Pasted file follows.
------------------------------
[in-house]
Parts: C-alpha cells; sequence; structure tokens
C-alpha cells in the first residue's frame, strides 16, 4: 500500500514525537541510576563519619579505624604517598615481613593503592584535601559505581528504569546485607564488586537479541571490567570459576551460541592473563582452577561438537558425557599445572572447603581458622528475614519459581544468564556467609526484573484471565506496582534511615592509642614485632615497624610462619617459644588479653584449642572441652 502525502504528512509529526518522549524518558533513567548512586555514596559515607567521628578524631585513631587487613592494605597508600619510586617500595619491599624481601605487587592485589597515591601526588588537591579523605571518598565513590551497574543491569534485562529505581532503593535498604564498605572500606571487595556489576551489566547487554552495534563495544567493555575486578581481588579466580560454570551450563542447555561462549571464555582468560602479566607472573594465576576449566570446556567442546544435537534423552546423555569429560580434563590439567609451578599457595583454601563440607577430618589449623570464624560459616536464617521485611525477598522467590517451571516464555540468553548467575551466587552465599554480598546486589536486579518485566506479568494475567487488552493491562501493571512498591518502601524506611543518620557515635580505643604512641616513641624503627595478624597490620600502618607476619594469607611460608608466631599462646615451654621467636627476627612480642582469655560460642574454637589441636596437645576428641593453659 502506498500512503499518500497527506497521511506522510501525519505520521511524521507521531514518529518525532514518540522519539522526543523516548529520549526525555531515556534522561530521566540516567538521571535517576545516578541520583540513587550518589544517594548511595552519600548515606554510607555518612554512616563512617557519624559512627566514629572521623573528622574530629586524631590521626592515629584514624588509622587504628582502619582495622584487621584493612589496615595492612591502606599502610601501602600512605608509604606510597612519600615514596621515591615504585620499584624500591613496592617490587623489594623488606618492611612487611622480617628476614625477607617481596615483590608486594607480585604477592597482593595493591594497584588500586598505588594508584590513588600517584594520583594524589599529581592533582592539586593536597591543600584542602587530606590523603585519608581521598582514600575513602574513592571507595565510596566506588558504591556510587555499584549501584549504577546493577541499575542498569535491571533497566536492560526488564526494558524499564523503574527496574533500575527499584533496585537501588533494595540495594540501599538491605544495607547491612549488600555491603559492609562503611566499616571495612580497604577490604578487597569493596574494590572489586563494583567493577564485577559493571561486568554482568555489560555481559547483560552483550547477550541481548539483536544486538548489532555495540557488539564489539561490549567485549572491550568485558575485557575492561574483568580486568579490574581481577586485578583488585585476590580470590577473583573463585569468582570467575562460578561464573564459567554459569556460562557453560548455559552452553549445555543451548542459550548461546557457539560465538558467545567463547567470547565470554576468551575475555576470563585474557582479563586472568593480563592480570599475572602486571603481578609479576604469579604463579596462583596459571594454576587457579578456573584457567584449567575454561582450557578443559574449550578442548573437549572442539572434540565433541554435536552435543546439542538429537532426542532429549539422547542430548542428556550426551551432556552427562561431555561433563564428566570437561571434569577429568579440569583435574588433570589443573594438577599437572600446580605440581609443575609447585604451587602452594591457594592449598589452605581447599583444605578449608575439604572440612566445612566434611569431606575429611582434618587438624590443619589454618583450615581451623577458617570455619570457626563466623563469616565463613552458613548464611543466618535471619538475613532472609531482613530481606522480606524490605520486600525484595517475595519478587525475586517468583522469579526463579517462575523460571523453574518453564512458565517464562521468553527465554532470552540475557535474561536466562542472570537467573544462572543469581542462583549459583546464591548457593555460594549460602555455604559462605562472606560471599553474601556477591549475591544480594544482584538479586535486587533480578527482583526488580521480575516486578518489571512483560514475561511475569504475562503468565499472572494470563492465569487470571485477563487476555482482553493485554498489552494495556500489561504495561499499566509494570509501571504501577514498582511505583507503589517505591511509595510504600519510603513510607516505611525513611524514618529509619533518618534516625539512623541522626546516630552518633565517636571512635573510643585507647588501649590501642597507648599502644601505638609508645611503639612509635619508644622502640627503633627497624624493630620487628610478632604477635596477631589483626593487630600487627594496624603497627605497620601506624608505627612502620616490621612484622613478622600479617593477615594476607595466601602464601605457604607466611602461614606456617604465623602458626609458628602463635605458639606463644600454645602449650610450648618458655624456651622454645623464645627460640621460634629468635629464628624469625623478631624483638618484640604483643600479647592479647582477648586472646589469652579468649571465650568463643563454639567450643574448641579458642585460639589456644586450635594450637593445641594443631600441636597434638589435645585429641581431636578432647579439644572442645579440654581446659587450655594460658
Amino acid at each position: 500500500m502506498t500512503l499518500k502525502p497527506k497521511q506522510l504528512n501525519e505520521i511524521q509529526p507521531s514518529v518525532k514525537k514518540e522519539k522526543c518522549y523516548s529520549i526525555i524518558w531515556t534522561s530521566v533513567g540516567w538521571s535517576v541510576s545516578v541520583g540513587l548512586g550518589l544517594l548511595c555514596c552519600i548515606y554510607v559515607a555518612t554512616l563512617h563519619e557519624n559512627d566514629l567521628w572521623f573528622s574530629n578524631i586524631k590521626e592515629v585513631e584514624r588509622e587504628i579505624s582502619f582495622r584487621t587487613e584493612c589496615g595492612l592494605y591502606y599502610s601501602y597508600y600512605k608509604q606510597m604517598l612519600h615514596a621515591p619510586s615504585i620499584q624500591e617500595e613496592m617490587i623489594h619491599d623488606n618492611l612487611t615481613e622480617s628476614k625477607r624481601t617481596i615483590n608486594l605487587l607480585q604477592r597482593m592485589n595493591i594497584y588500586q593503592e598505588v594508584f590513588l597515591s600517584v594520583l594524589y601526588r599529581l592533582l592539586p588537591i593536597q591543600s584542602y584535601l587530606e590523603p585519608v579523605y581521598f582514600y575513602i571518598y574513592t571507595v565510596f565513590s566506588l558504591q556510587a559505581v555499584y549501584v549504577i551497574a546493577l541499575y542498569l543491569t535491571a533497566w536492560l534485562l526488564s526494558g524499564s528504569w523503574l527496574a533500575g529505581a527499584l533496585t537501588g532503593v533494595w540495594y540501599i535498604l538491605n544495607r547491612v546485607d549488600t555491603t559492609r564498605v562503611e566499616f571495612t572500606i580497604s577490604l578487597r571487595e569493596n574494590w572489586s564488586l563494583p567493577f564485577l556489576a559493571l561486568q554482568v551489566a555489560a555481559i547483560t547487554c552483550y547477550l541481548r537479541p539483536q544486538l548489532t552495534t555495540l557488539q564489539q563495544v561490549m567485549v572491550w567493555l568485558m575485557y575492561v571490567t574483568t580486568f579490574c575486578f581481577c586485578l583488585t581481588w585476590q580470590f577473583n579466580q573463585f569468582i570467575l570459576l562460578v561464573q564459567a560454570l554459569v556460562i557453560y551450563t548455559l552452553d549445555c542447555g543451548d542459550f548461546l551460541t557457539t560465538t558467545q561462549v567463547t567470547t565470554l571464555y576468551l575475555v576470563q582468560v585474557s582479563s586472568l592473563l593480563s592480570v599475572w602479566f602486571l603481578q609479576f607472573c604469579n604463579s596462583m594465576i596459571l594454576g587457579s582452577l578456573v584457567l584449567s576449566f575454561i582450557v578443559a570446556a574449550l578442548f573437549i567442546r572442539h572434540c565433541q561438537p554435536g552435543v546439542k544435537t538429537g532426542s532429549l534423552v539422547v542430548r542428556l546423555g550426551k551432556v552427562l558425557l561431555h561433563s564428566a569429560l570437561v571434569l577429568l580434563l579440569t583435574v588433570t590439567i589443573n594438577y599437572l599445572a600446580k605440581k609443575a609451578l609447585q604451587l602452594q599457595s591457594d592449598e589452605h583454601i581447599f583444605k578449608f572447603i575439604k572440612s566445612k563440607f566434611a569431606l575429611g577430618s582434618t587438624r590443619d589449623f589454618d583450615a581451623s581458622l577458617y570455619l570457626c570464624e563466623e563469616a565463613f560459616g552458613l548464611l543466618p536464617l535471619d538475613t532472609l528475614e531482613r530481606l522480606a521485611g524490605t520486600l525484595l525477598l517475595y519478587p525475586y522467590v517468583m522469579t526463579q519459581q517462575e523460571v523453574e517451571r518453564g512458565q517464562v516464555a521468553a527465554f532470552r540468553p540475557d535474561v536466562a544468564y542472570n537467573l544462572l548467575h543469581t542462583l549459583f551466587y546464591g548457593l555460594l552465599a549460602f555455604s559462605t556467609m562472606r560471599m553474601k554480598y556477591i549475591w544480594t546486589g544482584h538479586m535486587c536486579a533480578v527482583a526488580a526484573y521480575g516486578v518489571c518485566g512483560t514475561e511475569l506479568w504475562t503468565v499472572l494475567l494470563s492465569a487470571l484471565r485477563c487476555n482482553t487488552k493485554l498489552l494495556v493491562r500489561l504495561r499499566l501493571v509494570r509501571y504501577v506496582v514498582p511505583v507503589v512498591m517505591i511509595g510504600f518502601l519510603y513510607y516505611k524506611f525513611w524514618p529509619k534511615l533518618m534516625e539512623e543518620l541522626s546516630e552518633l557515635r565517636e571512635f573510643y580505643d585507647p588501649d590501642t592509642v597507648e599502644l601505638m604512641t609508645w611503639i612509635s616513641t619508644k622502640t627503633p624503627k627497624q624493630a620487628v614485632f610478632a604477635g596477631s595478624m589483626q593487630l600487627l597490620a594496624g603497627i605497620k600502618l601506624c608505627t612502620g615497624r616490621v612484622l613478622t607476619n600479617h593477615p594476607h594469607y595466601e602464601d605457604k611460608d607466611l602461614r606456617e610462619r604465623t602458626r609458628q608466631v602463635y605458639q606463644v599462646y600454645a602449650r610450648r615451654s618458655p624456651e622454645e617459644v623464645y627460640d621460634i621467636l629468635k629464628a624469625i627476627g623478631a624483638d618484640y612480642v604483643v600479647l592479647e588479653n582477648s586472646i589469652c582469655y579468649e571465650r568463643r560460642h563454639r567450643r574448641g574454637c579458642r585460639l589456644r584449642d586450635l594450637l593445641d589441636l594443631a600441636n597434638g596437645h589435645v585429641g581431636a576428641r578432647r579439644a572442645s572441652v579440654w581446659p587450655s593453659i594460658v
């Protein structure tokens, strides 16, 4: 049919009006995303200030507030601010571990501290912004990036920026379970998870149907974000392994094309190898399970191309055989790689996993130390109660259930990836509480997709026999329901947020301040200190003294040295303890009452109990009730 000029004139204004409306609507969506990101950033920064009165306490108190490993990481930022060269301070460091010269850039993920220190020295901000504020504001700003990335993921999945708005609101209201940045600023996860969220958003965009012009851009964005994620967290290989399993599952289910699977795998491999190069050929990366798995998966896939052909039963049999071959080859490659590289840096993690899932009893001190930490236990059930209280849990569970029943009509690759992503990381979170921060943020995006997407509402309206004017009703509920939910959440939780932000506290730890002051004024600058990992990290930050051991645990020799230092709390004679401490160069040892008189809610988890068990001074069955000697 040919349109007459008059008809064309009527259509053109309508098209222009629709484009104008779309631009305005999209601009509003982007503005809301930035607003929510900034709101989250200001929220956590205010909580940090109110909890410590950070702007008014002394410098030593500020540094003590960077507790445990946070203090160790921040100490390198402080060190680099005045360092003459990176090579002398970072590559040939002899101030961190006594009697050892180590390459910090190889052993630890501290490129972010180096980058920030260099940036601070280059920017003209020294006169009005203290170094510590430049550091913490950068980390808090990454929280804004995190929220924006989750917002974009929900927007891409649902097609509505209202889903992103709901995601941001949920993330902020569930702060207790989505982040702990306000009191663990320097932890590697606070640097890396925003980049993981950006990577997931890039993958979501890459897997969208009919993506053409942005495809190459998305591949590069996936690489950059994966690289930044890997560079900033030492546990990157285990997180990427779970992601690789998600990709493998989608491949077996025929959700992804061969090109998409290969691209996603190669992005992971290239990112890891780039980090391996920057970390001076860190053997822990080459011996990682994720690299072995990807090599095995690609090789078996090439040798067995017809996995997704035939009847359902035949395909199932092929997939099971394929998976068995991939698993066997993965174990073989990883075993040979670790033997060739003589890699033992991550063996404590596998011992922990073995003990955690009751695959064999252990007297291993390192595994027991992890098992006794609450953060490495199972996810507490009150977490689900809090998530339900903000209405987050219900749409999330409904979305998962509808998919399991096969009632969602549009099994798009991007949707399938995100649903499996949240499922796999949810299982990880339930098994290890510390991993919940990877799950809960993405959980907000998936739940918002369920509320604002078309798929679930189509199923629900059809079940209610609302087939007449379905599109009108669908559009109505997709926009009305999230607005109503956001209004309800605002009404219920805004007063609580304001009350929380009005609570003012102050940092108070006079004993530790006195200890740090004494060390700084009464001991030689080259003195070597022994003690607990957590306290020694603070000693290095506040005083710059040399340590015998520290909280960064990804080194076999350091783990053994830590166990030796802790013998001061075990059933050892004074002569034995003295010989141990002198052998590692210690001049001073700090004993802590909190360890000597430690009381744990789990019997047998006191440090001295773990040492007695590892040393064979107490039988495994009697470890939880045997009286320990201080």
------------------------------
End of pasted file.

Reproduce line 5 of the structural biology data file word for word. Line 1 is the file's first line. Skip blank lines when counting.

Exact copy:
């Protein structure tokens, strides 16, 4: 049919009006995303200030507030601010571990501290912004990036920026379970998870149907974000392994094309190898399970191309055989790689996993130390109660259930990836509480997709026999329901947020301040200190003294040295303890009452109990009730 000029004139204004409306609507969506990101950033920064009165306490108190490993990481930022060269301070460091010269850039993920220190020295901000504020504001700003990335993921999945708005609101209201940045600023996860969220958003965009012009851009964005994620967290290989399993599952289910699977795998491999190069050929990366798995998966896939052909039963049999071959080859490659590289840096993690899932009893001190930490236990059930209280849990569970029943009509690759992503990381979170921060943020995006997407509402309206004017009703509920939910959440939780932000506290730890002051004024600058990992990290930050051991645990020799230092709390004679401490160069040892008189809610988890068990001074069955000697 040919349109007459008059008809064309009527259509053109309508098209222009629709484009104008779309631009305005999209601009509003982007503005809301930035607003929510900034709101989250200001929220956590205010909580940090109110909890410590950070702007008014002394410098030593500020540094003590960077507790445990946070203090160790921040100490390198402080060190680099005045360092003459990176090579002398970072590559040939002899101030961190006594009697050892180590390459910090190889052993630890501290490129972010180096980058920030260099940036601070280059920017003209020294006169009005203290170094510590430049550091913490950068980390808090990454929280804004995190929220924006989750917002974009929900927007891409649902097609509505209202889903992103709901995601941001949920993330902020569930702060207790989505982040702990306000009191663990320097932890590697606070640097890396925003980049993981950006990577997931890039993958979501890459897997969208009919993506053409942005495809190459998305591949590069996936690489950059994966690289930044890997560079900033030492546990990157285990997180990427779970992601690789998600990709493998989608491949077996025929959700992804061969090109998409290969691209996603190669992005992971290239990112890891780039980090391996920057970390001076860190053997822990080459011996990682994720690299072995990807090599095995690609090789078996090439040798067995017809996995997704035939009847359902035949395909199932092929997939099971394929998976068995991939698993066997993965174990073989990883075993040979670790033997060739003589890699033992991550063996404590596998011992922990073995003990955690009751695959064999252990007297291993390192595994027991992890098992006794609450953060490495199972996810507490009150977490689900809090998530339900903000209405987050219900749409999330409904979305998962509808998919399991096969009632969602549009099994798009991007949707399938995100649903499996949240499922796999949810299982990880339930098994290890510390991993919940990877799950809960993405959980907000998936739940918002369920509320604002078309798929679930189509199923629900059809079940209610609302087939007449379905599109009108669908559009109505997709926009009305999230607005109503956001209004309800605002009404219920805004007063609580304001009350929380009005609570003012102050940092108070006079004993530790006195200890740090004494060390700084009464001991030689080259003195070597022994003690607990957590306290020694603070000693290095506040005083710059040399340590015998520290909280960064990804080194076999350091783990053994830590166990030796802790013998001061075990059933050892004074002569034995003295010989141990002198052998590692210690001049001073700090004993802590909190360890000597430690009381744990789990019997047998006191440090001295773990040492007695590892040393064979107490039988495994009697470890939880045997009286320990201080």